“If the PGA had said from the beginning, ‘Hey, you can value us at some huge premium that we think we’re worth and give us $3 billion,’ we would never have had LIV golf.” -Lauren Hirsch
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remote access to saudi money
For decades, Saudi Arabia’s sovereign wealth fund – a state-owned investment vehicle that invests in a range of assets including stocks and private companies – was a quiet investor, trailing those run by other Persian Gulf countries and Singapore. was less famous than
And then Mohammed bin Salman came to power in 2015 as the de facto ruler of the kingdom.
Since then, the sovereign fund, the Public Investment Fund, has become the engine of Prince Mohammed’s mammoth effort to shift Saudi Arabia’s economy away from oil. As a key part of that campaign, Vision 2030, the state fund has poured billions of dollars into foreign businesses, becoming one of the world’s most prolific investors.
Public investment funds have made billions of dollars in stakes in Uber and electric car maker Lucid; bet $45 billion on the Vision Fund, the wildly ambitious tech investment vehicle created by SoftBank; and invested $20 billion in an infrastructure fund led by Blackstone.
Here’s how the PIF’s deal-making efforts are spread across the globe, including stakes taken as limited partners in investment firms.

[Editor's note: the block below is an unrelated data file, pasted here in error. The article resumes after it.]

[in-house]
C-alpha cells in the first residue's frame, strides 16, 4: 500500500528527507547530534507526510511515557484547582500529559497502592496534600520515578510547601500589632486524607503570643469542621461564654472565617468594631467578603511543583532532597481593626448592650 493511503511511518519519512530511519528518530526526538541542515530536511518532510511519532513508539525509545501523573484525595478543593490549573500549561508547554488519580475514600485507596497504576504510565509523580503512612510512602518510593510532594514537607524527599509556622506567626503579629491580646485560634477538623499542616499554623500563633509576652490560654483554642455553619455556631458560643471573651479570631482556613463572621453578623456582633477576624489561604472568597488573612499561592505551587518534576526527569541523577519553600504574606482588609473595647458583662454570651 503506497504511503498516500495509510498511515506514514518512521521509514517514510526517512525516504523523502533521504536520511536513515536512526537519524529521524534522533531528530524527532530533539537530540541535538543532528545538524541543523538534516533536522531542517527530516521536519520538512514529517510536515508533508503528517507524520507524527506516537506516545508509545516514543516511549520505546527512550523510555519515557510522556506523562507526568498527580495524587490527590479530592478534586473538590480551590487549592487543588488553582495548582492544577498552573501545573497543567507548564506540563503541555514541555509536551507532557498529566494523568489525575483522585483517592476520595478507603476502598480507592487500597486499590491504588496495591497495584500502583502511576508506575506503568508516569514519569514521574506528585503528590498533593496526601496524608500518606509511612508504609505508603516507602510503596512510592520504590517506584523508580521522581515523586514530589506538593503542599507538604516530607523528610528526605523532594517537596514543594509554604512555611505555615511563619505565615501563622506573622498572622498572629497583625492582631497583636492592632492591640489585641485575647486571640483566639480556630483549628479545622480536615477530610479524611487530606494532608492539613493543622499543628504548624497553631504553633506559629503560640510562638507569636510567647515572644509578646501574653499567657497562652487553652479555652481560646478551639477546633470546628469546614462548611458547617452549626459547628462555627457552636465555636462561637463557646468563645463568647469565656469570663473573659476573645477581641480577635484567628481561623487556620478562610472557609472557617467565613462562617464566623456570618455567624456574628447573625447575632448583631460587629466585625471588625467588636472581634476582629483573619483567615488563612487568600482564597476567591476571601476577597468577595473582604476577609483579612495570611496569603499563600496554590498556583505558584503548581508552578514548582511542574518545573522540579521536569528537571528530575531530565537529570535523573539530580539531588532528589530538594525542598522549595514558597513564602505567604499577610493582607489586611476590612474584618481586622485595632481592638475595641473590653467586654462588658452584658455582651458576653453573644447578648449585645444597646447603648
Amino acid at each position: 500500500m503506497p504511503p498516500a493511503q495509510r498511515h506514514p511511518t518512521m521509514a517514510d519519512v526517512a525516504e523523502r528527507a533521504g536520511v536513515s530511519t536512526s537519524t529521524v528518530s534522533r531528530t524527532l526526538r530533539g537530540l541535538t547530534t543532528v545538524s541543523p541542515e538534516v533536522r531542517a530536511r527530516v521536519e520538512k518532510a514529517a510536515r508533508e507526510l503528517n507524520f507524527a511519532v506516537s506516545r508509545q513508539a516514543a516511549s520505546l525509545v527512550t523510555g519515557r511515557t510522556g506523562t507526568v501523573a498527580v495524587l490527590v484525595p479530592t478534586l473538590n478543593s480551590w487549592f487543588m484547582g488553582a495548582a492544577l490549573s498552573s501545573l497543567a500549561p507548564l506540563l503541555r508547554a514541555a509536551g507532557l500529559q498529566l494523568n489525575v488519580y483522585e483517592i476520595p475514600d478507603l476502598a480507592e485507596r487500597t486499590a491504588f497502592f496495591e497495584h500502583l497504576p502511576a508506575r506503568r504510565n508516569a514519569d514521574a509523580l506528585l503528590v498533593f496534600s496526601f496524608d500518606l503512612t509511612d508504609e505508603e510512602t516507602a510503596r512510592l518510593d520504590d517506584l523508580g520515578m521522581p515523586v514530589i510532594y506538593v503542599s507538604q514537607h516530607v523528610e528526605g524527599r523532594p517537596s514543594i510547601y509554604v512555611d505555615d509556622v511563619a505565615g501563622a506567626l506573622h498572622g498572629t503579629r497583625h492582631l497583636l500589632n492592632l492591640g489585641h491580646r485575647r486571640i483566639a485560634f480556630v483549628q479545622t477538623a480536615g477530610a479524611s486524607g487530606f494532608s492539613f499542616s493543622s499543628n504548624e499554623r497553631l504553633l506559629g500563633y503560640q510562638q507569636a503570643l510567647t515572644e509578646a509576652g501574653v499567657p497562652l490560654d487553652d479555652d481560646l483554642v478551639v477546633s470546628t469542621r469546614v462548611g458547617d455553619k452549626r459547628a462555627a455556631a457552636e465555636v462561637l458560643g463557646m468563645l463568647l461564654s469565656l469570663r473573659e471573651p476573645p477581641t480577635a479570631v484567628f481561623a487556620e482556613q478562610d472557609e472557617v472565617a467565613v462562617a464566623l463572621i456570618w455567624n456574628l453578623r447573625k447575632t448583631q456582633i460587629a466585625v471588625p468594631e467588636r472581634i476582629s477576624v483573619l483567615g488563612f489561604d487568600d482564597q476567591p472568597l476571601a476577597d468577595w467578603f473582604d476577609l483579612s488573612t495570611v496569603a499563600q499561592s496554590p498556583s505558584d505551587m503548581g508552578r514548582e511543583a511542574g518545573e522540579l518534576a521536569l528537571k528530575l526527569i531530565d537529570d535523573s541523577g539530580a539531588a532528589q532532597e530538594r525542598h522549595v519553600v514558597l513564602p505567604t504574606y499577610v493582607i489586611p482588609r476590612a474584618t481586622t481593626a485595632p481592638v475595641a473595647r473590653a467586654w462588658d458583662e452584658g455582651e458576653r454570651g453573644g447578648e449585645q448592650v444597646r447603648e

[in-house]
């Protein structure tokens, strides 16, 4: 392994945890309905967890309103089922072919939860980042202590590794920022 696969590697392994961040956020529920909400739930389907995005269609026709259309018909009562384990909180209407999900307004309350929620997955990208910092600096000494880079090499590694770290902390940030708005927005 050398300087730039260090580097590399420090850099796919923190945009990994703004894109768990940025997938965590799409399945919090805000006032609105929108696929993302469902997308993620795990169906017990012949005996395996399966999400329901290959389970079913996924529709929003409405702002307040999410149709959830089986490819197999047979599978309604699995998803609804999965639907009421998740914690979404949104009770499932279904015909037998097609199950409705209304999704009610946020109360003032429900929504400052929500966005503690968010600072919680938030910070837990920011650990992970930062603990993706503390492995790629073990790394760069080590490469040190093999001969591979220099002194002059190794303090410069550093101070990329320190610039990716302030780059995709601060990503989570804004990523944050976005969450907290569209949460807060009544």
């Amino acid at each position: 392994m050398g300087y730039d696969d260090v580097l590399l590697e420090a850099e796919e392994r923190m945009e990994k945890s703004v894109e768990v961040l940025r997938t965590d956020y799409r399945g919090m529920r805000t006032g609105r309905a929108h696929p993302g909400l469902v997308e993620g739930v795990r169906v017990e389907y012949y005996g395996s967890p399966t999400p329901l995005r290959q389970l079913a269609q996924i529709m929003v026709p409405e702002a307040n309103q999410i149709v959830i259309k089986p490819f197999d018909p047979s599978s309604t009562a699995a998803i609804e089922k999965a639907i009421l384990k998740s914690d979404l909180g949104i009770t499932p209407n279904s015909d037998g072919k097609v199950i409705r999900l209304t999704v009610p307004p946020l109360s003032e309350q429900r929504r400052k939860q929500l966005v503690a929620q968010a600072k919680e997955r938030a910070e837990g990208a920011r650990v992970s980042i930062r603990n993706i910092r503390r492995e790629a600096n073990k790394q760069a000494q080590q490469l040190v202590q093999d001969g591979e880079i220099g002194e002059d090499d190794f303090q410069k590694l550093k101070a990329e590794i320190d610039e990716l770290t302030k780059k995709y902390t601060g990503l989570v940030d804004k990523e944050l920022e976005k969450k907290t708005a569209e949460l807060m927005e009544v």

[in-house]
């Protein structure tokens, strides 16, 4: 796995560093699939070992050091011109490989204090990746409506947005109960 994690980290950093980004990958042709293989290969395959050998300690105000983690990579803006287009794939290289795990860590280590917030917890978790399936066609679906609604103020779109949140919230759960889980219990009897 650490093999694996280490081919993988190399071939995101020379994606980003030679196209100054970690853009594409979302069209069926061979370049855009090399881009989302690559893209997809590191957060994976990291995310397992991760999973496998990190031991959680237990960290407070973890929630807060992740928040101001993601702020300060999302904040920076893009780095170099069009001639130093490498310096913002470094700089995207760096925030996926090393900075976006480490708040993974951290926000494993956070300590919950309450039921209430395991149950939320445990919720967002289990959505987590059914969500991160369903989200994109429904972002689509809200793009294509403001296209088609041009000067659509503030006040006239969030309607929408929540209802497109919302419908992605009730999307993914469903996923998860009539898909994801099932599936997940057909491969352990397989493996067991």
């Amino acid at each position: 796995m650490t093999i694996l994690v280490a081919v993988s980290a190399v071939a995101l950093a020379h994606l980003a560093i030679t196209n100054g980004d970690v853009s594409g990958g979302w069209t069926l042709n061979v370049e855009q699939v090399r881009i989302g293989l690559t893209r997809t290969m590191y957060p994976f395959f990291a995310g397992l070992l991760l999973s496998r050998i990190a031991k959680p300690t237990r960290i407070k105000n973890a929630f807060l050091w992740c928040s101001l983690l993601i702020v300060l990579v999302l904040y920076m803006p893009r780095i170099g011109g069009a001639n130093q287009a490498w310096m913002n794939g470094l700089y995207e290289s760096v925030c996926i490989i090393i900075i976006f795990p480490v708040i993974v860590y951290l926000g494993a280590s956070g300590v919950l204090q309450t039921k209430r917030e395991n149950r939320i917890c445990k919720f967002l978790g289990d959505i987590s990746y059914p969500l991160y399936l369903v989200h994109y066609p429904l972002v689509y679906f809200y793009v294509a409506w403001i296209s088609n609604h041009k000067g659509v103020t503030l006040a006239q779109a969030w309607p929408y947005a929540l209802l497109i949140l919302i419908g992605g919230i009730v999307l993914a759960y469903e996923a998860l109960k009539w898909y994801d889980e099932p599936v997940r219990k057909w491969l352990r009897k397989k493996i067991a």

Person in news: Yasir Al-Rumayyan
LIV Golf’s deal with the PGA Tour could propel Saudi Arabia to new prominence in pro sports. It could bring new prominence to the head of state on all kinds of investments: Yasir al-Rumayyan, the golf- and cigar-loving governor of PIF
Sudden rise to prominence. For most of his career, Al-Rumayyan, 53, has operated far from the global stage. A graduate of King Faisal University, he worked his way up the ranks of Saudi brokerages and the kingdom’s Financial Markets Authority. His ascent coincided with the rise of Prince Mohammed, who appointed him to lead the PIF in 2015
Under al-Rumayyan, the PIF began to increase its financial power globally, including in the sporting world. And reinforcing al-Rumayyan’s centrality to Saudi Arabia’s economic drive is his dual role as chairman of Saudi Aramco, the state oil company and the font of its vast wealth. Under him, the fossil fuel producer began trading in the world’s largest initial public offering, which now commands a $2 trillion market value.
But that new prominence threatens to put al-Rumayyn in a difficult position: The PGA Tour’s bitter legal battle with LIV could force the Saudi financier to sit for a deposition, exposing the inner workings of the PIF and the true power that lies within it. That threat appears to have subsided — at least, until the deal goes through.
Ultimately al-Rumayyn must still answer to his powerful client. Prince Mohammed has insisted that Saudi Arabia will become a tech-enabled society of the future, driven by global deals and hugely expensive investments in internal infrastructure projects. The fund has also tried to beat down reports that its investments are Freewheeling Decision Making ProductsNot necessarily for traditional structures like investment committees.
Last year, in PIF’s only public exposure to date, it said Gave 25% return In 2021. But if its massive investment campaign fails to pay off, it will be Al-Rumayyan who is likely to answer for it.